The SKIPPER Initiative
Parent of "Skipper" Lithco, a victim of SBS
George Lithco and his wife, Peggy Whalen are the parents of George "Skipper" Lithco, an eleven-month-old boy who was shaken by his home day care provider. The Skipper Initiative was formed by family and friends to promote awareness and education about SBS prevention efforts, and includes the family of Dale Anderson, Jr., a seventeen-month-old boy who was also shaken by his home day care provider a few months later. Please visit www.SkipperVigil.com for more information about the Skipper Initiative.
Preface to the Skipper Initiative
After learning about a highly successful shaken baby syndrome prevention effort at Children’s Hospital of Buffalo, Assemblyman Sam Hoyt introduced a bill requiring all New York hospitals to provide SBS information to all new parents regarding the causes and consequences of shaken baby syndrome and how it can be prevented.
On July 25, 2001, the New York State Legislature sent the bill to Governor George Pataki. It was signed into law by the Governor as Section 2803-j of the Public Health Law and became effective October 6, 2001. The law provides that SBS information must now be added to an already existing general information brochure received by all new parents.
The law reads as follows:
1-c. The informational leaflet shall also include a description of the dangers of shaking infants and young children. The description shall include information of the effect of shaking infants and young children, appropriate ways to manage the causes of shaking infants and young children, and discussion on how to reduce the risks of shaking infants and young children.
Assemblyman Hoyt, whose district includes portions of Buffalo, New York, first sponsored the bill in 1998 and then again in 2001 after becoming aware of a program developed at Children’s Hospital of Buffalo by Mark Dias, M.D. Dr. Dias’ hospital program presents education to new parents about the dangers of shaken baby syndrome through the use of Portrait of Promise, an 11- minute video, an SBS educational brochure and a 5 to 10 minute discussion with a nurse on staff.
The Dias program seeks to ensure that parents of newborn children actually receive the information they need to protect their child against shaking injuries at a time when they are most receptive to the information. During the post-delivery stay in the hospital, a maternity nurse introduces the videotape, provides the SBS brochure and returns to answer questions and obtain an acknowledgment/evaluation form signed by the parents. To provide information on the retention of the materials, the Project collects information from follow up calls to the parents six months after discharge.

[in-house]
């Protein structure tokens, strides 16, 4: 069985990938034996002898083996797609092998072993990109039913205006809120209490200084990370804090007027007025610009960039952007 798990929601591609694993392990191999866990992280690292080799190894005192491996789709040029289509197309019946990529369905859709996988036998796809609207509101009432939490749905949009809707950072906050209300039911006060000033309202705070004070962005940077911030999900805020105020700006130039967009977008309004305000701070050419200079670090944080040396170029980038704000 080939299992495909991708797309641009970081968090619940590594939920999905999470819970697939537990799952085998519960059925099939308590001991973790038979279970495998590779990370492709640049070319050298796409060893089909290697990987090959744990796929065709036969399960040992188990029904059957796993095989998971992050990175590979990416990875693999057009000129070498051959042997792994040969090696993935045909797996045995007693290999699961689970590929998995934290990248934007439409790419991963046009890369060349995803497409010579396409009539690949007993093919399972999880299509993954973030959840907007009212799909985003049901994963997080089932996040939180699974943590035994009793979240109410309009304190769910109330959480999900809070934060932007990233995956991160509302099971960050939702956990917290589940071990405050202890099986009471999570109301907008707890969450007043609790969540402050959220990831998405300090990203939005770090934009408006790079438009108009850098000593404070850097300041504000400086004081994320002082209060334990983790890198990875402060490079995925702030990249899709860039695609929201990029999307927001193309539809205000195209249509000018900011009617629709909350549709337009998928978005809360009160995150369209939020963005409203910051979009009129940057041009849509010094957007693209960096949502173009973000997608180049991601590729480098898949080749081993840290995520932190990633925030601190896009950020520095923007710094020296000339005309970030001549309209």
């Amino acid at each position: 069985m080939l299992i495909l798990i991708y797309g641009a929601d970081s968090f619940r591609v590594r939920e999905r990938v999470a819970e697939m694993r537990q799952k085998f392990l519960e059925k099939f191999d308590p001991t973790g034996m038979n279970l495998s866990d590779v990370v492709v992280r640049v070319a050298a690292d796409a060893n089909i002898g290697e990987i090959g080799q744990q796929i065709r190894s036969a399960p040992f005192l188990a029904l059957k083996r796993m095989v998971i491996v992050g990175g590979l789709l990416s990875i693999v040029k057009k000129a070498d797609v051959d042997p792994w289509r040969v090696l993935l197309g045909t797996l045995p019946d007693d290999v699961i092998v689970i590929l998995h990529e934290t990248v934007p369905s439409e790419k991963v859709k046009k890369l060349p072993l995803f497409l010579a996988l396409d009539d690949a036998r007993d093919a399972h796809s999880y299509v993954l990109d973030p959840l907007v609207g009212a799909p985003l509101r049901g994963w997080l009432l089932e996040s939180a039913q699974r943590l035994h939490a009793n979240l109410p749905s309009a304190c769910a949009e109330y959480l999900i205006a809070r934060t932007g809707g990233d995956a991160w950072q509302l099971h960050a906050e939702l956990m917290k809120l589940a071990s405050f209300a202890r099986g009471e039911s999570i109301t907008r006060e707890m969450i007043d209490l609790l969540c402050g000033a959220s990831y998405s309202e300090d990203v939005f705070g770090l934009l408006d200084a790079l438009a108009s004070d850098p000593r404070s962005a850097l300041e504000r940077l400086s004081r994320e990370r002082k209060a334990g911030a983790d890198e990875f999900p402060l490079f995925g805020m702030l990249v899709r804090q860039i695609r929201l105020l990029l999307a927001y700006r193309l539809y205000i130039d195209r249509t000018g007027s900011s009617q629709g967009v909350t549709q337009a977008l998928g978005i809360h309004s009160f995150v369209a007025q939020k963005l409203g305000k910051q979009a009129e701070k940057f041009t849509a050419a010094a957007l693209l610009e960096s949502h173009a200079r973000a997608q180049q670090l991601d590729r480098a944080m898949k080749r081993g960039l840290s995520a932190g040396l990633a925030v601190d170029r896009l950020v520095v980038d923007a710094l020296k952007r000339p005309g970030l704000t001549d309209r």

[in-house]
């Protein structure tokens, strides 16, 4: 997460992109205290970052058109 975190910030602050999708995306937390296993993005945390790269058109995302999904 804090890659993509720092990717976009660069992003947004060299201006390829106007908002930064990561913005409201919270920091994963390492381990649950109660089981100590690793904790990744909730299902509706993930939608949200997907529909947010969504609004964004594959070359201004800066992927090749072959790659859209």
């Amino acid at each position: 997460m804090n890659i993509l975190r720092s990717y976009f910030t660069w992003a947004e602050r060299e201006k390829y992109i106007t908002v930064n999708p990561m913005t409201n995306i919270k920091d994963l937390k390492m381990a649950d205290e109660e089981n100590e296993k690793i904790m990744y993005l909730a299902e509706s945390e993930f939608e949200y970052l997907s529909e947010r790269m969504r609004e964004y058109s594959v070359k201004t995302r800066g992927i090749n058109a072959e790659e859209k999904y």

Evaluation of the Dias program continues, but the interim results indicate that it has significantly reduced SBS injuries in western New York. In its initial year, the incidence of shaken baby syndrome presenting at Children’s Hospital of Buffalo was reduced from an average of one every six weeks to one in a year.
The program was subsequently extended by Dr. Dias and Dr. Linda Barthauer, of Strong Children’s Hospital, as the Upstate New York SBS Prevention Project, to seventeen counties in western New York with grant assistance from New York State’s William B. Hoyt Memorial Children and Family Trust Fund.
The two year evaluation report on the Project reported a reduction of more than 60% in the area served by the Project. The Project has received a great deal of press, including an article in the New York Times on May 29, 2001, reporting on the remarkable success of this prevention program.
Still Room to Improve
While the statute adopted by New York does require that hospitals provide information about SBS to new parents, it does not require the implementation of the Dias program. To satisfy the letter of the law, hospitals need merely provide a brochure to prospective parents who are making arrangements for delivering at the hospital. In contrast, an essential element in the effectiveness of the Dias program seems to be that it actively engages the parents in the hospital with a powerful video presentation at a time when they are most receptive to information.
Skipper Initiative Responds